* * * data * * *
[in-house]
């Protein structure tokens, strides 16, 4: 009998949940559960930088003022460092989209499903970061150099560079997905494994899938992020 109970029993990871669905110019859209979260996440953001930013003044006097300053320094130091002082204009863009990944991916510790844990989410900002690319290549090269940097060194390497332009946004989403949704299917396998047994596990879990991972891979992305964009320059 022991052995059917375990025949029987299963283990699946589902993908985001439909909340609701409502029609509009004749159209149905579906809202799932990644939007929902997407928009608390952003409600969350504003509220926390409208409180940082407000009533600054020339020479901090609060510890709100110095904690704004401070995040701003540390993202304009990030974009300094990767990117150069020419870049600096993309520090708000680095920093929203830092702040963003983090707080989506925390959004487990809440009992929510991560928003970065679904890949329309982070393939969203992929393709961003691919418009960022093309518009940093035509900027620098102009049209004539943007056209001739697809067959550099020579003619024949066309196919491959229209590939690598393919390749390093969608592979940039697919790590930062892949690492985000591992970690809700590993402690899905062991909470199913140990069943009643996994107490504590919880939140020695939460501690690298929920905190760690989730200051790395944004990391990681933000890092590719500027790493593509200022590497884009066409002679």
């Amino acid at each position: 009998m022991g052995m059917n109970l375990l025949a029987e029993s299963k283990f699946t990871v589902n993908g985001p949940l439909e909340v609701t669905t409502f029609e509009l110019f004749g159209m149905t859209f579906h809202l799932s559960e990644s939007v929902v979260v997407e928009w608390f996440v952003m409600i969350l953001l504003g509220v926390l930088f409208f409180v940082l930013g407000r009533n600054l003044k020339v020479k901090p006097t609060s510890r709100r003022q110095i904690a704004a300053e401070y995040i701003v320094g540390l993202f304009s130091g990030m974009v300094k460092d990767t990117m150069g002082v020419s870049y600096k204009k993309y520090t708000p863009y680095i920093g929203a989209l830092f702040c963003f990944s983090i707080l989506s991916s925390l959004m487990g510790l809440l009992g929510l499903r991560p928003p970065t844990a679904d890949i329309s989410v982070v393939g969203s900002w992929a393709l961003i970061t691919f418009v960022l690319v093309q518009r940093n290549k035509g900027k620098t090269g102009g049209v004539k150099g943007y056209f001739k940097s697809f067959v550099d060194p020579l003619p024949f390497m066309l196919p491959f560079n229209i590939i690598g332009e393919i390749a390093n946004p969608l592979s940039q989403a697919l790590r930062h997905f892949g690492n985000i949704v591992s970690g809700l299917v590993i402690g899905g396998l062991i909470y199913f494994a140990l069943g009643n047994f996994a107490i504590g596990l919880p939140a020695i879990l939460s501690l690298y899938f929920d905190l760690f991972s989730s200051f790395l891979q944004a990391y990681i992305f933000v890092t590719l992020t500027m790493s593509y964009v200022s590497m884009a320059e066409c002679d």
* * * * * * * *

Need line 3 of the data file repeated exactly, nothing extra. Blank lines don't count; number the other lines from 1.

């Amino acid at each position: 009998m022991g052995m059917n109970l375990l025949a029987e029993s299963k283990f699946t990871v589902n993908g985001p949940l439909e909340v609701t669905t409502f029609e509009l110019f004749g159209m149905t859209f579906h809202l799932s559960e990644s939007v929902v979260v997407e928009w608390f996440v952003m409600i969350l953001l504003g509220v926390l930088f409208f409180v940082l930013g407000r009533n600054l003044k020339v020479k901090p006097t609060s510890r709100r003022q110095i904690a704004a300053e401070y995040i701003v320094g540390l993202f304009s130091g990030m974009v300094k460092d990767t990117m150069g002082v020419s870049y600096k204009k993309y520090t708000p863009y680095i920093g929203a989209l830092f702040c963003f990944s983090i707080l989506s991916s925390l959004m487990g510790l809440l009992g929510l499903r991560p928003p970065t844990a679904d890949i329309s989410v982070v393939g969203s900002w992929a393709l961003i970061t691919f418009v960022l690319v093309q518009r940093n290549k035509g900027k620098t090269g102009g049209v004539k150099g943007y056209f001739k940097s697809f067959v550099d060194p020579l003619p024949f390497m066309l196919p491959f560079n229209i590939i690598g332009e393919i390749a390093n946004p969608l592979s940039q989403a697919l790590r930062h997905f892949g690492n985000i949704v591992s970690g809700l299917v590993i402690g899905g396998l062991i909470y199913f494994a140990l069943g009643n047994f996994a107490i504590g596990l919880p939140a020695i879990l939460s501690l690298y899938f929920d905190l760690f991972s989730s200051f790395l891979q944004a990391y990681i992305f933000v890092t590719l992020t500027m790493s593509y964009v200022s590497m884009a320059e066409c002679d």